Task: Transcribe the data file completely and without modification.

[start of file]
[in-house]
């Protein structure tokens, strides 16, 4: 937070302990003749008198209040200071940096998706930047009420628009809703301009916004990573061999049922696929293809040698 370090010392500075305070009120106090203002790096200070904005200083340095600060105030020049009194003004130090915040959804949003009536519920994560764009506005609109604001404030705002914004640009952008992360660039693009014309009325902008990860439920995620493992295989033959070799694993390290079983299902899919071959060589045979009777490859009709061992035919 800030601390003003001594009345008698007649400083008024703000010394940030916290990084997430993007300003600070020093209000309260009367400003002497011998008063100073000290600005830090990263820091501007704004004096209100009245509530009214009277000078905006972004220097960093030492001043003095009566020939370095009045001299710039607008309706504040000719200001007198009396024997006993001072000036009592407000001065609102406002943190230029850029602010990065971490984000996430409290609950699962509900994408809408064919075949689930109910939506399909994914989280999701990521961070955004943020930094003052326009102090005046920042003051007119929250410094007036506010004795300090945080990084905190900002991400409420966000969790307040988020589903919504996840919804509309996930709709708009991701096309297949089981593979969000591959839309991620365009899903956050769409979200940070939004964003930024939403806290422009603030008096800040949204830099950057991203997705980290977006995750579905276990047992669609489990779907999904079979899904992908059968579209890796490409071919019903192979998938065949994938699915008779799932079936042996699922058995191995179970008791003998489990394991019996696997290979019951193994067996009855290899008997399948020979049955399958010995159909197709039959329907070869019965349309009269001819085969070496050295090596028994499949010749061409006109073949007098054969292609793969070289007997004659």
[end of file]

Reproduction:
[in-house]
């Protein structure tokens, strides 16, 4: 937070302990003749008198209040200071940096998706930047009420628009809703301009916004990573061999049922696929293809040698 370090010392500075305070009120106090203002790096200070904005200083340095600060105030020049009194003004130090915040959804949003009536519920994560764009506005609109604001404030705002914004640009952008992360660039693009014309009325902008990860439920995620493992295989033959070799694993390290079983299902899919071959060589045979009777490859009709061992035919 800030601390003003001594009345008698007649400083008024703000010394940030916290990084997430993007300003600070020093209000309260009367400003002497011998008063100073000290600005830090990263820091501007704004004096209100009245509530009214009277000078905006972004220097960093030492001043003095009566020939370095009045001299710039607008309706504040000719200001007198009396024997006993001072000036009592407000001065609102406002943190230029850029602010990065971490984000996430409290609950699962509900994408809408064919075949689930109910939506399909994914989280999701990521961070955004943020930094003052326009102090005046920042003051007119929250410094007036506010004795300090945080990084905190900002991400409420966000969790307040988020589903919504996840919804509309996930709709708009991701096309297949089981593979969000591959839309991620365009899903956050769409979200940070939004964003930024939403806290422009603030008096800040949204830099950057991203997705980290977006995750579905276990047992669609489990779907999904079979899904992908059968579209890796490409071919019903192979998938065949994938699915008779799932079936042996699922058995191995179970008791003998489990394991019996696997290979019951193994067996009855290899008997399948020979049955399958010995159909197709039959329907070869019965349309009269001819085969070496050295090596028994499949010749061409006109073949007098054969292609793969070289007997004659």